A wide variety of other topics relevant to spiritual ecology includes key personages; particular case studies; nature, plants, and animals; ecology and environmentalism; sustainability and conservation; materialism and consumerism; global climate change; the relationship between religion and science; and revolutionary transformation.
Among the more than a hundred pioneers in spiritual ecology identified by Leslie Sponsel in Spiritual Ecology: A Quiet Revolution, one of the most influential during the last five decades has been the Catholic priest Thomas Berry through his many scholarly books, such as Evening Thoughts: Reflecting on Earth as Sacred Community. Like his other writings, this book is filled with profound insights and inspiration, such as the statement that “the universe is a communion of subjects, not a collection of objects.” In The Sacred Universe: Earth, Spirituality, and Religion in the Twenty-First Century, Berry advocates an interreligious dialogue to deal with the challenges of the environmental problems of the new century and emerging Ecozoic era. Furthermore, he calls for a new story of the origin and evolution of the universe as a sacred community embracing the Earth and humankind, informed by the world’s scientific and humanistic traditions.
Brian Thomas Swimme and Mary Evelyn Tucker pursue such ideas further in the Journey of the Universe, a companion book for the award-winning documentary film of the same title and the complementary twenty-episode educational DVD series. These publications are also an example of how the ongoing environmental crisis provides common ground for collaboration between science and religion, transcending centuries of tension, as John Jaeger showed in his 2012 bibliographic essay in Choice, “Science and Religion—Renunciation or Reconciliation?” Such collaboration is also apparent in The Good in Nature and Humanity: Connecting Science, Religion, and Spirituality with the Natural World, coedited by Stephen R. Kellert and Timothy J. Farnham.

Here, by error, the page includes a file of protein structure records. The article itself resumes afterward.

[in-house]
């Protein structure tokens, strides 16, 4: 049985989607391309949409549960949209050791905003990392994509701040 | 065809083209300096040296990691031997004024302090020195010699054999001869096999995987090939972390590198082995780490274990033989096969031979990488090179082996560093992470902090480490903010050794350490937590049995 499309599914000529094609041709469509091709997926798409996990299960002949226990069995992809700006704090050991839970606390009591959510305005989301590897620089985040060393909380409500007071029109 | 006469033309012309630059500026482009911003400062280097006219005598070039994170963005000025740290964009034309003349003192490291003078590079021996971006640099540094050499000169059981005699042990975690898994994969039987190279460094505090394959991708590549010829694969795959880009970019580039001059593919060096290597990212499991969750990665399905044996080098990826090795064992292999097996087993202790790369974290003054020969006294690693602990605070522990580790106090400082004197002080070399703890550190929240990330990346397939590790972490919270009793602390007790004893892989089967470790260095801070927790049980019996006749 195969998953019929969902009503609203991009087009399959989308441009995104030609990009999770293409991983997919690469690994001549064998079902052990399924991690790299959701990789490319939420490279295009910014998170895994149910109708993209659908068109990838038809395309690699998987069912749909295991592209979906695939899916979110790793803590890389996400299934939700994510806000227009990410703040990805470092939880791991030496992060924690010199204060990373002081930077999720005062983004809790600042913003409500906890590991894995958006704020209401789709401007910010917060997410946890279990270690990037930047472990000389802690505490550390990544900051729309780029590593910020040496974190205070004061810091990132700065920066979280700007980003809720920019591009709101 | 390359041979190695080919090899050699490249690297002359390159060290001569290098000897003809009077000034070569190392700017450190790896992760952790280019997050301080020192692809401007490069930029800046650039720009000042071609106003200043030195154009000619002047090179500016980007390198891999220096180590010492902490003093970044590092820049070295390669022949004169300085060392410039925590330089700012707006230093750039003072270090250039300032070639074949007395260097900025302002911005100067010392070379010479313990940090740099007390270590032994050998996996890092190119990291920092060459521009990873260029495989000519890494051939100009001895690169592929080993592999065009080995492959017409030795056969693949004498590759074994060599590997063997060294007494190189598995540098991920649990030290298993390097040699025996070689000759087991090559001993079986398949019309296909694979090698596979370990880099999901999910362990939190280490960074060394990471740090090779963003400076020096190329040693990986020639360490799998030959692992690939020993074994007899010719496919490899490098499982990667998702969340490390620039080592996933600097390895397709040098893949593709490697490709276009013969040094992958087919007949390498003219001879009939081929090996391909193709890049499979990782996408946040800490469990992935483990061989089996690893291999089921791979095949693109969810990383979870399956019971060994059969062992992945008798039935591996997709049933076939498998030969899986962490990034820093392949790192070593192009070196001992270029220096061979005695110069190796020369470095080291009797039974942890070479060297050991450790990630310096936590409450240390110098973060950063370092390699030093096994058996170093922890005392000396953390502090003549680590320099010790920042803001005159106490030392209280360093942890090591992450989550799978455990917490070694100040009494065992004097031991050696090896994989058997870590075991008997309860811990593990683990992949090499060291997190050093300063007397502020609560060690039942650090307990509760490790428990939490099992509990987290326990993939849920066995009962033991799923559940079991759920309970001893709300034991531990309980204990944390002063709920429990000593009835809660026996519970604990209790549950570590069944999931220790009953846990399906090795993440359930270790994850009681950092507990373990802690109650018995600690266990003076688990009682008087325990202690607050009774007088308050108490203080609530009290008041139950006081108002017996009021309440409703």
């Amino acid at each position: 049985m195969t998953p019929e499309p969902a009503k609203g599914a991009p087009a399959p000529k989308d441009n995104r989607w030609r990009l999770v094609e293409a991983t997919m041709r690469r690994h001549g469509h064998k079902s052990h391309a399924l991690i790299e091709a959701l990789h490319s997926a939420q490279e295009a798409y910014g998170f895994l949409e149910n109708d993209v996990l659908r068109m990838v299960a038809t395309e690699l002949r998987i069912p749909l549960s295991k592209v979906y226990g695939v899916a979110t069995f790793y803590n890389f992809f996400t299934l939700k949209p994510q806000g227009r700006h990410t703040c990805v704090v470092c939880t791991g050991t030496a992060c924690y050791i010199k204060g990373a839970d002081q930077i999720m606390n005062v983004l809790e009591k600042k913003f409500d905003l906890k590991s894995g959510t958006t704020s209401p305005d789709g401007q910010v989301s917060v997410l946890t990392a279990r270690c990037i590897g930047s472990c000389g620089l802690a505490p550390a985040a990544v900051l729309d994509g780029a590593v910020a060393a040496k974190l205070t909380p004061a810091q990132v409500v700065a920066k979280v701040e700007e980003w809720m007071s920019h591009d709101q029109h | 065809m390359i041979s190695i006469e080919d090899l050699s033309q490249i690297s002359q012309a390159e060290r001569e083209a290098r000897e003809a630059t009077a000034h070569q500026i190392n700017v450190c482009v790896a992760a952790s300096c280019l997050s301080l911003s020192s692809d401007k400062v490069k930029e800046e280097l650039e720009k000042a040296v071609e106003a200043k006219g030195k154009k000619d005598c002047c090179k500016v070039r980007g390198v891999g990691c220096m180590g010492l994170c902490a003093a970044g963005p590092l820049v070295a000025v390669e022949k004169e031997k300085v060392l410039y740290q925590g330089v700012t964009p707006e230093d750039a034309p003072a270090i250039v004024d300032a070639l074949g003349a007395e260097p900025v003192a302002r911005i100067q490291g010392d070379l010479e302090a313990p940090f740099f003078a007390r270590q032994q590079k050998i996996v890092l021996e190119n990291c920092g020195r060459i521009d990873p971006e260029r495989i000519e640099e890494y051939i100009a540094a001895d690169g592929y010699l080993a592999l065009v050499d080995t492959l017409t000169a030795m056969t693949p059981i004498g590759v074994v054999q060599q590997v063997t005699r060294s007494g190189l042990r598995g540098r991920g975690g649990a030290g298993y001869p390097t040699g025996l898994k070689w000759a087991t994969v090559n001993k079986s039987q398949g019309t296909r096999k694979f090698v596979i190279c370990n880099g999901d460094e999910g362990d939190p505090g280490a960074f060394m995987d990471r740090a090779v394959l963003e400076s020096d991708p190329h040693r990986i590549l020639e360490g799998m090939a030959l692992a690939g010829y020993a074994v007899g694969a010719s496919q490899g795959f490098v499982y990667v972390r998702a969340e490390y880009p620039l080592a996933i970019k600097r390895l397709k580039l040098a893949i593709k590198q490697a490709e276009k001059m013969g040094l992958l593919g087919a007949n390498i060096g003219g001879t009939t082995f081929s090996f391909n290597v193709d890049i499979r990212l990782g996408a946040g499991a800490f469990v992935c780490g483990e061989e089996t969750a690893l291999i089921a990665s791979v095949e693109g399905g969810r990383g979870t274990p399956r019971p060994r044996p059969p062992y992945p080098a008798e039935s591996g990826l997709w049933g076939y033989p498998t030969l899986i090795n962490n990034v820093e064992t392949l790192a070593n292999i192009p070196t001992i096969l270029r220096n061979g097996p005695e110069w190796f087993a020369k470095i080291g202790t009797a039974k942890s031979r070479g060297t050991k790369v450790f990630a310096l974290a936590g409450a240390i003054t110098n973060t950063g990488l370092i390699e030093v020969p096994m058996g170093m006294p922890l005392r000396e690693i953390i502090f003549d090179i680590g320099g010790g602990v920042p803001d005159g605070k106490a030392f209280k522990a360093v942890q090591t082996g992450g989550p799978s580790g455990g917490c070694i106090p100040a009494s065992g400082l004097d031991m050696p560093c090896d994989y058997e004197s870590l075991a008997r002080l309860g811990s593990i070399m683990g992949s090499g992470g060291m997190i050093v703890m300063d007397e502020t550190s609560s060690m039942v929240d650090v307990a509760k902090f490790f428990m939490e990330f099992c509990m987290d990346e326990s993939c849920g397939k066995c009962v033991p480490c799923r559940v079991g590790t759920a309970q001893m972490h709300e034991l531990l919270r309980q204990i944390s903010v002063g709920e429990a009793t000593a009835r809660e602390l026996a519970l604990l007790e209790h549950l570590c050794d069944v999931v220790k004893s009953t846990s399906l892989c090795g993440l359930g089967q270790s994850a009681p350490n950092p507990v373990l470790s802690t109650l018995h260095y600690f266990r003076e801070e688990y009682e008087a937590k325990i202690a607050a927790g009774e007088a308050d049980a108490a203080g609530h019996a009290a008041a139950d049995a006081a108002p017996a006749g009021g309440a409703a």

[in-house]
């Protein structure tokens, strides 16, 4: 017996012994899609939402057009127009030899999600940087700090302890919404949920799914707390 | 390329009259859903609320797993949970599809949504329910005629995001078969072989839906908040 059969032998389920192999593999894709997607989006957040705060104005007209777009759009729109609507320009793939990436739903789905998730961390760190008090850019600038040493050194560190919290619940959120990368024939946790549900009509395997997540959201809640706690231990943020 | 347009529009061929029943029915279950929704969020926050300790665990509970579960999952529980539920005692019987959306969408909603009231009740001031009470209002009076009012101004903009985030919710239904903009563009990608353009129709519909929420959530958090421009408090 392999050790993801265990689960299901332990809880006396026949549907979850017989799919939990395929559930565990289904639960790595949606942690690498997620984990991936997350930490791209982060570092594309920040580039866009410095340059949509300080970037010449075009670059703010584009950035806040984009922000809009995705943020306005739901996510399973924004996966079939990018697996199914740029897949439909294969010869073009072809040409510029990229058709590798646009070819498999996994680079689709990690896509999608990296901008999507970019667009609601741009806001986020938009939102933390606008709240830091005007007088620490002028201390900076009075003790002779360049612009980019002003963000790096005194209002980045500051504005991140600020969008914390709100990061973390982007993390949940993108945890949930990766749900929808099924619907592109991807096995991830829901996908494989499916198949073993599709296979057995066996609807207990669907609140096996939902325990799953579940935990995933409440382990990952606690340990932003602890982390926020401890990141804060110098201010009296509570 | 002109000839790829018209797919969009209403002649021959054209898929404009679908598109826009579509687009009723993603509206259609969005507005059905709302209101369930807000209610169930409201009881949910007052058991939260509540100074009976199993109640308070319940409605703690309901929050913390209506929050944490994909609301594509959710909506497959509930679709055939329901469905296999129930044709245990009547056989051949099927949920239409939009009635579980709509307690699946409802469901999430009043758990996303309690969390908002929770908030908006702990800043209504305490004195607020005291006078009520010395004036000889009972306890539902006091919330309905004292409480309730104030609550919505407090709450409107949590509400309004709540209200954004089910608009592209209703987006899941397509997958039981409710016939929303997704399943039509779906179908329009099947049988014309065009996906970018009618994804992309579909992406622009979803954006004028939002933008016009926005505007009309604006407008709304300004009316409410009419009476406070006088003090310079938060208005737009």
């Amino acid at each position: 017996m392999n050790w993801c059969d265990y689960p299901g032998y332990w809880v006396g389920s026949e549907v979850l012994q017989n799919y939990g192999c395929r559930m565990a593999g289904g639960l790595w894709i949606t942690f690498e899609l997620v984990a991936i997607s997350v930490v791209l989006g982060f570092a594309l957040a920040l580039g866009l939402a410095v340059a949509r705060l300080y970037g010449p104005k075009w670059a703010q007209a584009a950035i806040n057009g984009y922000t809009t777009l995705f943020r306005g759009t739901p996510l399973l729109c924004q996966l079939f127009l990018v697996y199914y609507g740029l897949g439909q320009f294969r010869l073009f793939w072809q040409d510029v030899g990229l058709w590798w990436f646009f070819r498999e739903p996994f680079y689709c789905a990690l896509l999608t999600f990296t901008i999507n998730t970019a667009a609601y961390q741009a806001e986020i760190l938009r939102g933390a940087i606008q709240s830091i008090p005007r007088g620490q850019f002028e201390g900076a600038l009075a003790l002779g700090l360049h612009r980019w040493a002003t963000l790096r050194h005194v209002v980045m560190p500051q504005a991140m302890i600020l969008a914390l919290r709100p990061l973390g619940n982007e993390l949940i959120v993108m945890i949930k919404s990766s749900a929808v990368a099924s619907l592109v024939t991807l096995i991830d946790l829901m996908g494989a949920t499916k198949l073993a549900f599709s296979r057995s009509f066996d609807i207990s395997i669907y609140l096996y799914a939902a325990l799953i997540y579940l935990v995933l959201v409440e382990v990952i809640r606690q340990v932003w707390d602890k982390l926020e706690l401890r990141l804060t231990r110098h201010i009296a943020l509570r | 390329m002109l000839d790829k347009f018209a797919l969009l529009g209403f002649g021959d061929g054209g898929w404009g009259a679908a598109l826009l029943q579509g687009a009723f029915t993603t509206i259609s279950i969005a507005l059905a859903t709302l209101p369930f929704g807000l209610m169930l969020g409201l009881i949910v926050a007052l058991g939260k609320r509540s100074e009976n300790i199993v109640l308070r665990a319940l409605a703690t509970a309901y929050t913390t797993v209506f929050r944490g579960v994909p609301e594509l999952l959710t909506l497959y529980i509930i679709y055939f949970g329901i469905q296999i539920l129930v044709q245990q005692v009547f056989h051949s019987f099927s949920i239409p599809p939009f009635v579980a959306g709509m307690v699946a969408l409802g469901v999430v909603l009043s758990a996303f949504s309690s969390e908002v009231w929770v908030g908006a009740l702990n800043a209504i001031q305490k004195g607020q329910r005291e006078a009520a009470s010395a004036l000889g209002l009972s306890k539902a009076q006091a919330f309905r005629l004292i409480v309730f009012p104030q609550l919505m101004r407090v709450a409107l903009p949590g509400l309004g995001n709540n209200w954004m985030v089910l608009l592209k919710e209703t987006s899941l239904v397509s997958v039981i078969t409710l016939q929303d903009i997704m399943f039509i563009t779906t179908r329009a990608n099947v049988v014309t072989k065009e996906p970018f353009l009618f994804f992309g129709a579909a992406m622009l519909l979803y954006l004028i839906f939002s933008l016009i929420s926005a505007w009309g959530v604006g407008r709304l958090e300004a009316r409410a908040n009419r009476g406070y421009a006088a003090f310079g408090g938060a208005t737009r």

Turning to the subjects of nature, plants, and animals, two wide-ranging books by Nathaniel Altman are superb reading: Sacred Water: The Spiritual Source of Life and Sacred Trees. Also fascinating and insightful is Stephanie Kaza’s The Attentive Heart: Conversations with Trees. The massive anthology A Communion of Subjects: Animals in Religion, Science, and Ethics, coedited by Paul Waldau and Kimberley Patton, is a comprehensive interdisciplinary compilation on how religious beliefs, myths, rituals, and art treat animals. Another survey is Animals as Religious Subjects: Transdisciplinary Perspectives, edited by Celia Deane-Drummond, Rebecca Artinian, and David L. Clough.
In recent years, spiritual ecology has been increasingly related directly to concerns for sustainability and conservation. Worldwatch Institute researcher Gary T. Gardner surveys their mutual relevance in Inspiring Progress: Religion’s Contributions to Sustainable Development, as does in greater depth Lucas F. Johnston in Religion and Sustainability: Social Movements and the Politics of the Environment. Cultural and Spiritual Values of Biodiversity, coedited by Darrell A. Posey with several others, is a voluminous assemblage of multidisciplinary essays. Related to these subjects are works addressing the rampant materialism and consumerism of some societies. Among them are these three edited books: Allan Hunt Badiner’s Mindfulness in the Marketplace: Compassionate Responses to Consumerism; Stephanie Kaza’s Hooked! Buddhist Writings on Greed, Desire, and the Urge to Consume; and Richard K. Payne’s How Much Is Enough? Buddhism, Consumerism, and the Human Environment.
In the twenty-first century, religions, like other institutions and sectors of society, are becoming increasingly concerned with the overwhelming international consensus of scientists regarding the undeniable reality and most serious challenges of global climate change. Among more than a dozen books on the subject, A New Climate for Theology: God, the World, and Global Warming by prominent theologian Sallie McFague considers this challenge. From the perspective of another religion, John Stanley, David R. Loy, and Gyurme Dorje coedited A Buddhist Response to the Climate Emergency, with the accompanying website Ecological Buddhism. Broader considerations are Religion in Environmental and Climate Change: Suffering, Values, Lifestyles, coedited by Dieter Gerten and Sigurd Bergmann, and How the World’s Religions Are Responding to Climate Change: Social Scientific Investigations, coedited by Robin Globus Veldman, Andrew Sasz, and Randolph Haluza-DeLay.